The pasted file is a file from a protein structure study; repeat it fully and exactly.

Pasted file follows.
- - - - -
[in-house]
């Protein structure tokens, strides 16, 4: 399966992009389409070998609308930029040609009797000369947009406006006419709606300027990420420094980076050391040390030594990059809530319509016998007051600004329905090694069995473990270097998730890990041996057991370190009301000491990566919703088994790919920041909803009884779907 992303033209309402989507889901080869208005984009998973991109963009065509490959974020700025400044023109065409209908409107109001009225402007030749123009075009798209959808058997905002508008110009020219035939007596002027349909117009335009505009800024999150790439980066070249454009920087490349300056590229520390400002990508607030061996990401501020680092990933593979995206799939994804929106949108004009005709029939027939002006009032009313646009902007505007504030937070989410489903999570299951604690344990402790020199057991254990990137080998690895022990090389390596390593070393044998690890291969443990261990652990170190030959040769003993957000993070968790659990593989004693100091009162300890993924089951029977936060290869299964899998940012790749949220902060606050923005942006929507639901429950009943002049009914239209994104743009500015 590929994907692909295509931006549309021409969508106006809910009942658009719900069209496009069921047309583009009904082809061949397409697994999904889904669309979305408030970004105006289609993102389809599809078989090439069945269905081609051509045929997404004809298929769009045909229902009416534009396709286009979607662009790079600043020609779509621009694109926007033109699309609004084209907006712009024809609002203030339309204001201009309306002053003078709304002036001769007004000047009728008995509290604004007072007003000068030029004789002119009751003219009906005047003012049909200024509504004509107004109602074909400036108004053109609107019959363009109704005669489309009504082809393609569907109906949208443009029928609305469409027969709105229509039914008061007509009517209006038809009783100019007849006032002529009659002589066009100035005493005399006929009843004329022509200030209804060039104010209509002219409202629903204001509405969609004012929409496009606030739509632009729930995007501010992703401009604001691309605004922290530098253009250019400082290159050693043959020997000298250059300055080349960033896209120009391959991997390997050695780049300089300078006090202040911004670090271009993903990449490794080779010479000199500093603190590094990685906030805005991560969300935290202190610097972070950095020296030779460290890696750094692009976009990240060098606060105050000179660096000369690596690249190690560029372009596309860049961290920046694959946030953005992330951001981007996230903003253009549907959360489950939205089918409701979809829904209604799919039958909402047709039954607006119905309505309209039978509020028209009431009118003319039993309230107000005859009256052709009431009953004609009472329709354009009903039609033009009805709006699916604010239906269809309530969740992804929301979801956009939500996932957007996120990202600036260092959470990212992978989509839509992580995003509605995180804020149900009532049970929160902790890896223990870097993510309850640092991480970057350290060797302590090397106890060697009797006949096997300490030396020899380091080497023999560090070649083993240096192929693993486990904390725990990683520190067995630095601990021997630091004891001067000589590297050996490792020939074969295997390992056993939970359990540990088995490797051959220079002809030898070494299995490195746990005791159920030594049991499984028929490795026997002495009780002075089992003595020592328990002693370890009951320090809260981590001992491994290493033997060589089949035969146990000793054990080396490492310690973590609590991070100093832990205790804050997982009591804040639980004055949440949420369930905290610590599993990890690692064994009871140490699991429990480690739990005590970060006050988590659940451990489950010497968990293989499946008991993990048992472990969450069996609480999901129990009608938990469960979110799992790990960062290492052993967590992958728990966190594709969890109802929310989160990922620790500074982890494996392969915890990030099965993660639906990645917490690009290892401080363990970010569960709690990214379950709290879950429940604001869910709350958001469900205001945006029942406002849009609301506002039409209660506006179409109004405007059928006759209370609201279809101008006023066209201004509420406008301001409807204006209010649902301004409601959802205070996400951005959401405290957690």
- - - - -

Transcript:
[in-house]
């Protein structure tokens, strides 16, 4: 399966992009389409070998609308930029040609009797000369947009406006006419709606300027990420420094980076050391040390030594990059809530319509016998007051600004329905090694069995473990270097998730890990041996057991370190009301000491990566919703088994790919920041909803009884779907 992303033209309402989507889901080869208005984009998973991109963009065509490959974020700025400044023109065409209908409107109001009225402007030749123009075009798209959808058997905002508008110009020219035939007596002027349909117009335009505009800024999150790439980066070249454009920087490349300056590229520390400002990508607030061996990401501020680092990933593979995206799939994804929106949108004009005709029939027939002006009032009313646009902007505007504030937070989410489903999570299951604690344990402790020199057991254990990137080998690895022990090389390596390593070393044998690890291969443990261990652990170190030959040769003993957000993070968790659990593989004693100091009162300890993924089951029977936060290869299964899998940012790749949220902060606050923005942006929507639901429950009943002049009914239209994104743009500015 590929994907692909295509931006549309021409969508106006809910009942658009719900069209496009069921047309583009009904082809061949397409697994999904889904669309979305408030970004105006289609993102389809599809078989090439069945269905081609051509045929997404004809298929769009045909229902009416534009396709286009979607662009790079600043020609779509621009694109926007033109699309609004084209907006712009024809609002203030339309204001201009309306002053003078709304002036001769007004000047009728008995509290604004007072007003000068030029004789002119009751003219009906005047003012049909200024509504004509107004109602074909400036108004053109609107019959363009109704005669489309009504082809393609569907109906949208443009029928609305469409027969709105229509039914008061007509009517209006038809009783100019007849006032002529009659002589066009100035005493005399006929009843004329022509200030209804060039104010209509002219409202629903204001509405969609004012929409496009606030739509632009729930995007501010992703401009604001691309605004922290530098253009250019400082290159050693043959020997000298250059300055080349960033896209120009391959991997390997050695780049300089300078006090202040911004670090271009993903990449490794080779010479000199500093603190590094990685906030805005991560969300935290202190610097972070950095020296030779460290890696750094692009976009990240060098606060105050000179660096000369690596690249190690560029372009596309860049961290920046694959946030953005992330951001981007996230903003253009549907959360489950939205089918409701979809829904209604799919039958909402047709039954607006119905309505309209039978509020028209009431009118003319039993309230107000005859009256052709009431009953004609009472329709354009009903039609033009009805709006699916604010239906269809309530969740992804929301979801956009939500996932957007996120990202600036260092959470990212992978989509839509992580995003509605995180804020149900009532049970929160902790890896223990870097993510309850640092991480970057350290060797302590090397106890060697009797006949096997300490030396020899380091080497023999560090070649083993240096192929693993486990904390725990990683520190067995630095601990021997630091004891001067000589590297050996490792020939074969295997390992056993939970359990540990088995490797051959220079002809030898070494299995490195746990005791159920030594049991499984028929490795026997002495009780002075089992003595020592328990002693370890009951320090809260981590001992491994290493033997060589089949035969146990000793054990080396490492310690973590609590991070100093832990205790804050997982009591804040639980004055949440949420369930905290610590599993990890690692064994009871140490699991429990480690739990005590970060006050988590659940451990489950010497968990293989499946008991993990048992472990969450069996609480999901129990009608938990469960979110799992790990960062290492052993967590992958728990966190594709969890109802929310989160990922620790500074982890494996392969915890990030099965993660639906990645917490690009290892401080363990970010569960709690990214379950709290879950429940604001869910709350958001469900205001945006029942406002849009609301506002039409209660506006179409109004405007059928006759209370609201279809101008006023066209201004509420406008301001409807204006209010649902301004409601959802205070996400951005959401405290957690």